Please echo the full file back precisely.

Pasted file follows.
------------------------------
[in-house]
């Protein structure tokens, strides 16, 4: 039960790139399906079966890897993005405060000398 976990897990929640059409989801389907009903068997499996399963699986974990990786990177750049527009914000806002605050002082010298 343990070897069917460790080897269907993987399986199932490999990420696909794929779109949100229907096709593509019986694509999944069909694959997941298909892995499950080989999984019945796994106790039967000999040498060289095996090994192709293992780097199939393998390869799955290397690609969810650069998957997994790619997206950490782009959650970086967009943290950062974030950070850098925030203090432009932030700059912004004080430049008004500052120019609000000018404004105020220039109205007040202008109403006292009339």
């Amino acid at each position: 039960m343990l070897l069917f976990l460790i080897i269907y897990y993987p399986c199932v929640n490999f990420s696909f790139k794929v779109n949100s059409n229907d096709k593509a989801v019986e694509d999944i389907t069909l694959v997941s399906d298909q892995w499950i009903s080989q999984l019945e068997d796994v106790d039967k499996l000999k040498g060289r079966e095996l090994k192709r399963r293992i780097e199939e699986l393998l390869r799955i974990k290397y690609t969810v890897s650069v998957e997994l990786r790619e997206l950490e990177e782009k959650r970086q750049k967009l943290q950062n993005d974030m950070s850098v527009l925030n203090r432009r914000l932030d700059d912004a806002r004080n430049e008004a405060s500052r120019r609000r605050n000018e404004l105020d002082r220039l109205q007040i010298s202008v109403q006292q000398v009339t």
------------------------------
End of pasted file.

[in-house]
């Protein structure tokens, strides 16, 4: 039960790139399906079966890897993005405060000398 976990897990929640059409989801389907009903068997499996399963699986974990990786990177750049527009914000806002605050002082010298 343990070897069917460790080897269907993987399986199932490999990420696909794929779109949100229907096709593509019986694509999944069909694959997941298909892995499950080989999984019945796994106790039967000999040498060289095996090994192709293992780097199939393998390869799955290397690609969810650069998957997994790619997206950490782009959650970086967009943290950062974030950070850098925030203090432009932030700059912004004080430049008004500052120019609000000018404004105020220039109205007040202008109403006292009339």
């Amino acid at each position: 039960m343990l070897l069917f976990l460790i080897i269907y897990y993987p399986c199932v929640n490999f990420s696909f790139k794929v779109n949100s059409n229907d096709k593509a989801v019986e694509d999944i389907t069909l694959v997941s399906d298909q892995w499950i009903s080989q999984l019945e068997d796994v106790d039967k499996l000999k040498g060289r079966e095996l090994k192709r399963r293992i780097e199939e699986l393998l390869r799955i974990k290397y690609t969810v890897s650069v998957e997994l990786r790619e997206l950490e990177e782009k959650r970086q750049k967009l943290q950062n993005d974030m950070s850098v527009l925030n203090r432009r914000l932030d700059d912004a806002r004080n430049e008004a405060s500052r120019r609000r605050n000018e404004l105020d002082r220039l109205q007040i010298s202008v109403q006292q000398v009339t």